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Non-financial reporting

As proposals for setting sustainability standards emerge, Susanna Di Feliciantonio reflects on the growing call for simplification and integration in non-financial reporting.

If 2020 set in motion multiple efforts to address the proliferation of sustainability standards,Sustainability reporting guidelines and frameworks, 2021 may be the year significant decisions are made on the future of global sustainability reporting.

Responding to growing demands for enhanced sustainability reporting – that is, non-financial reporting – from investors, civil society and regulators, the past 12 months has seen a notable acceleration of initiatives to tackle issues with the comparability, reliability and relevance of sustainability disclosures. Central to the debate have been questions relating to the setting of sustainability standards. 

Europe catalyses the debate

Ursula von der Leyen, President of the European Commission, is unequivocal: the EU must “go faster on climate action”. To achieve this, over a third of EU COVID-19 recovery funds are being directed to green objectives, while the Commission continues to re-examine a vast swathe of the EU’s rulebook to ensure it remains fit for purpose. One key review concerns the Non-Financial Reporting Directive (NFRD), which has been in place for larger entities since 2018.

Launching a broad public consultation on the NFRD in spring 2020, the then-responsible Commissioner Valdis Dombrovskis called for an ‘open, transparent and inclusive’ approach to developing non-financial reporting, which avoids ‘fragmentation of global capital markets’. A review of stakeholder responses, issued in the summer of 2020, highlighted strong support for some changes, including bringing more companies into the scope of the NFRD and streamlining existing sustainability reporting provisions spread across several different EU laws. A large majority of respondents also backed moves to amend the NFRD to mandate the use of a common non-financial reporting standard or framework.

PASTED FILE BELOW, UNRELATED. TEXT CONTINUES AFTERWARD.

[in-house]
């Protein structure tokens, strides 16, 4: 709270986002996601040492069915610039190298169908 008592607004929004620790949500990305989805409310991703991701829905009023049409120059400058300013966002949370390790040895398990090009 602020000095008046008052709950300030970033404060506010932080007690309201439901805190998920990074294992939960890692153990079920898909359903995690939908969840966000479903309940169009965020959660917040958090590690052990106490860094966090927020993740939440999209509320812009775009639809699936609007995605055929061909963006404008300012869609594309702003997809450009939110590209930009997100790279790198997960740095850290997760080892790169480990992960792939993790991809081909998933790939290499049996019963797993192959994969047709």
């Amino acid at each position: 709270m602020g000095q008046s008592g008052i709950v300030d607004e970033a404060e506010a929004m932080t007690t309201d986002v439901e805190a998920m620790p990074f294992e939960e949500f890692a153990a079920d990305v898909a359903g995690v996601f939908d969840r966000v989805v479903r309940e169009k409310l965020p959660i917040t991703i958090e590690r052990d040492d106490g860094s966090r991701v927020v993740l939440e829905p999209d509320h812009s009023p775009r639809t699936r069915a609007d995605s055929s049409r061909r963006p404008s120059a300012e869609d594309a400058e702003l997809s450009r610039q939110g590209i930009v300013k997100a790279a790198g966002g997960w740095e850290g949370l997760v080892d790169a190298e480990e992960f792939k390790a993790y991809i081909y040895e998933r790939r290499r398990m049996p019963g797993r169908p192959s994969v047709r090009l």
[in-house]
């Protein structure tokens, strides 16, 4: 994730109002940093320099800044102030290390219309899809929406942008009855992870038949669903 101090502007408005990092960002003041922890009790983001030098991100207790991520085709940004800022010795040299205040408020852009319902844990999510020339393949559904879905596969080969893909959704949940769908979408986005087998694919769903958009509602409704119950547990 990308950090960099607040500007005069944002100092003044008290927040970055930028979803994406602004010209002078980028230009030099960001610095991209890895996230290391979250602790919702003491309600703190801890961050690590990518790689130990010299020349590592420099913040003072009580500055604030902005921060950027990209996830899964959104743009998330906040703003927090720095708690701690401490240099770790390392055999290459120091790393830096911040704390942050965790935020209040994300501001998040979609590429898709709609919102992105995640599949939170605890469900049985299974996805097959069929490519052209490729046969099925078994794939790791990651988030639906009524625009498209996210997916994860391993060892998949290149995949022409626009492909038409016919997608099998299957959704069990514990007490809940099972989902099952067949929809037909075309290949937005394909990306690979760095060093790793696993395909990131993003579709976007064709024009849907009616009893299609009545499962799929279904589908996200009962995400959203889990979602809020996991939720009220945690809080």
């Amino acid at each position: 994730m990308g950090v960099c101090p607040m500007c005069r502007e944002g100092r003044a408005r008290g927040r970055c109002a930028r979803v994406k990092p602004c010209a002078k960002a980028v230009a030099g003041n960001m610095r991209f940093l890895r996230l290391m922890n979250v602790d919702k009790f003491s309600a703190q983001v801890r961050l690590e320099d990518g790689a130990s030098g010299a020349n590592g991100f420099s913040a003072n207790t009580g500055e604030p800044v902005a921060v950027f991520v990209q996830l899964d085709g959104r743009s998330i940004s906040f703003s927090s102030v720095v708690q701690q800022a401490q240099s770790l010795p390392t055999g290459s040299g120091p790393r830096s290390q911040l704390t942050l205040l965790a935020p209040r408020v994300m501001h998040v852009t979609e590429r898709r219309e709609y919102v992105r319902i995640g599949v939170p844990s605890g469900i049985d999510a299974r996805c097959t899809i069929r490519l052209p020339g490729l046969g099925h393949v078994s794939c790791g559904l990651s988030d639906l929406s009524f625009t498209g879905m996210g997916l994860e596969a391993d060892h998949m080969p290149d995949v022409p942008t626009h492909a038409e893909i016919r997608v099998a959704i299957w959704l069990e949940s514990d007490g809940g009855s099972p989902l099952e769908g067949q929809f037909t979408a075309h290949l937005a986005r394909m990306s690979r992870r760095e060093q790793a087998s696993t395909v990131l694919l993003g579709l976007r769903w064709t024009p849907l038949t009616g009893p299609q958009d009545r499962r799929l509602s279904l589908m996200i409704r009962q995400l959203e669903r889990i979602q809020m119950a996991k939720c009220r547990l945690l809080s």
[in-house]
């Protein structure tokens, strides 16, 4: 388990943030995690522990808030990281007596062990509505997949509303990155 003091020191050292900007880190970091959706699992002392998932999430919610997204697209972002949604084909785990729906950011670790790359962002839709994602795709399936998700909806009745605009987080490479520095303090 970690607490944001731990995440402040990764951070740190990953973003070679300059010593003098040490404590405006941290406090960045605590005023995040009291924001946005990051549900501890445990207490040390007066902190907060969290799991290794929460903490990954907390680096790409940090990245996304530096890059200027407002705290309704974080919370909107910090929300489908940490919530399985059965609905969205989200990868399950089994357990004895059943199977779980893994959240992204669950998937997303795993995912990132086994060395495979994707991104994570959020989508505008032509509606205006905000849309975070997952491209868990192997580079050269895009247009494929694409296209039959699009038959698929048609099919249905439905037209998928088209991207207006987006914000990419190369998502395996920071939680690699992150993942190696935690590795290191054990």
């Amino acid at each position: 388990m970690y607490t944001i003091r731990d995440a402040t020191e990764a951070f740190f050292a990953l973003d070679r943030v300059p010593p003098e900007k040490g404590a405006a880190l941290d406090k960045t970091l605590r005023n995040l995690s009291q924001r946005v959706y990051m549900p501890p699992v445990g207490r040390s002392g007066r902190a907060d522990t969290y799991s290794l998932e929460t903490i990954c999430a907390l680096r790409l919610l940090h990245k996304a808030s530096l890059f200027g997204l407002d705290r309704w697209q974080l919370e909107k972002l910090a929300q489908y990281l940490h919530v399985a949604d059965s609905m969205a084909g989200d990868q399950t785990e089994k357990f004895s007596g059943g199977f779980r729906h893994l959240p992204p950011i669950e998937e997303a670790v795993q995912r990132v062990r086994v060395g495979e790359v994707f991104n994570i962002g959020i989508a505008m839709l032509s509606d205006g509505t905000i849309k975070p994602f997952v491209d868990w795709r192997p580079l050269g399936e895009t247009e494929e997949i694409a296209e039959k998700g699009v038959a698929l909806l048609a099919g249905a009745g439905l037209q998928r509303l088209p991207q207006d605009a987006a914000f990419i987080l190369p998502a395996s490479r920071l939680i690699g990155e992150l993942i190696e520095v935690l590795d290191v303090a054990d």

European activity was kicked into even higher gear last summer following formal requests from the Commission to the European Financial Reporting Advisory Group (EFRAG) to start work on the elaboration of possible EU non-financial reporting standards. A rapidly convened project taskforce, bringing together more than 70 participants from different backgrounds, launched in September 2020. Following an initial mapping and assessment exercise, attention has subsequently focused on defining more detailed recommendations and the setting of a tentative work programme that could see the delivery of a first European standard by late June 2022. Concurrently, Jean-Paul Gauzès, EFRAG Chair, has also been developing proposals for potential changes to EFRAG’s governance and financing, should it be entrusted with the standard-setting role. Both workstreams are due to issue their final reports in early 2021.

The legislative changes to the NFRD, also due to be published early this year, will provide concrete indications of the EU’s direction of travel when it comes to the setting of sustainability standards. Other provisions will be of interest too – including approaches to materiality, treatment of SMEs, potential assurance requirements, the location of reported information and issues around digitalisation. 

Standards bodies collaborate 

Recognising existing confusion among producers and users of sustainability information – not to mention a ‘groundswell of demand’ for change, including from regulators, policymakers and the accounting profession – the five leading sustainability and integrated reporting standards bodies announced steps towards greater alignment in summer 2020.

The joint statement by CDP, the Climate Disclosure Standards Board (CDSB), the Global Reporting Initiative (GRI), the International Integrated Reporting Council (IIRC) and the Sustainability Accounting Standards Board (SASB) sets out how transparent measurement and disclosure of sustainability performance has become a fundamental part of effective business management. The statement also outlines some of the complexities associated with sustainability disclosures, due to different user needs. Deepening collaboration between the five is presented as an important step in driving progress towards a more comprehensive solution for corporate reporting, building on existing financial reporting standards and sustainability standards, with integrated reporting providing a connection between the two.